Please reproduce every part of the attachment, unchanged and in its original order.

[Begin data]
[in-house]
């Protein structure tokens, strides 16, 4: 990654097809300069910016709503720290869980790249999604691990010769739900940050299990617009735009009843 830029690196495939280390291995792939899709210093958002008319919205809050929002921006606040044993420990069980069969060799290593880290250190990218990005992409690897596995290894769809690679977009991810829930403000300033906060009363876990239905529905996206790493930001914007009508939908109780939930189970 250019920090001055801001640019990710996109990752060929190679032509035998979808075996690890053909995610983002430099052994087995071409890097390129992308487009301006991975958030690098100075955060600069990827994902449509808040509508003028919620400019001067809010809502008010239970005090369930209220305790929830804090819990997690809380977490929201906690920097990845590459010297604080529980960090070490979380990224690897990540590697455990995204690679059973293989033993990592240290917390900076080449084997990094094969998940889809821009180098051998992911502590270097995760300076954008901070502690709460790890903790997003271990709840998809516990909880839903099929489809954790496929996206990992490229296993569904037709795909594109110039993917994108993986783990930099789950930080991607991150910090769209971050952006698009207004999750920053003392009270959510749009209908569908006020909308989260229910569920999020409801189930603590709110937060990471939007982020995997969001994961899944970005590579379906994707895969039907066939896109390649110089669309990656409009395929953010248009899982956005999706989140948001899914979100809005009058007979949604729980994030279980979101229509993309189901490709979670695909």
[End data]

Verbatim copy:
[in-house]
């Protein structure tokens, strides 16, 4: 990654097809300069910016709503720290869980790249999604691990010769739900940050299990617009735009009843 830029690196495939280390291995792939899709210093958002008319919205809050929002921006606040044993420990069980069969060799290593880290250190990218990005992409690897596995290894769809690679977009991810829930403000300033906060009363876990239905529905996206790493930001914007009508939908109780939930189970 250019920090001055801001640019990710996109990752060929190679032509035998979808075996690890053909995610983002430099052994087995071409890097390129992308487009301006991975958030690098100075955060600069990827994902449509808040509508003028919620400019001067809010809502008010239970005090369930209220305790929830804090819990997690809380977490929201906690920097990845590459010297604080529980960090070490979380990224690897990540590697455990995204690679059973293989033993990592240290917390900076080449084997990094094969998940889809821009180098051998992911502590270097995760300076954008901070502690709460790890903790997003271990709840998809516990909880839903099929489809954790496929996206990992490229296993569904037709795909594109110039993917994108993986783990930099789950930080991607991150910090769209971050952006698009207004999750920053003392009270959510749009209908569908006020909308989260229910569920999020409801189930603590709110937060990471939007982020995997969001994961899944970005590579379906994707895969039907066939896109390649110089669309990656409009395929953010248009899982956005999706989140948001899914979100809005009058007979949604729980994030279980979101229509993309189901490709979670695909």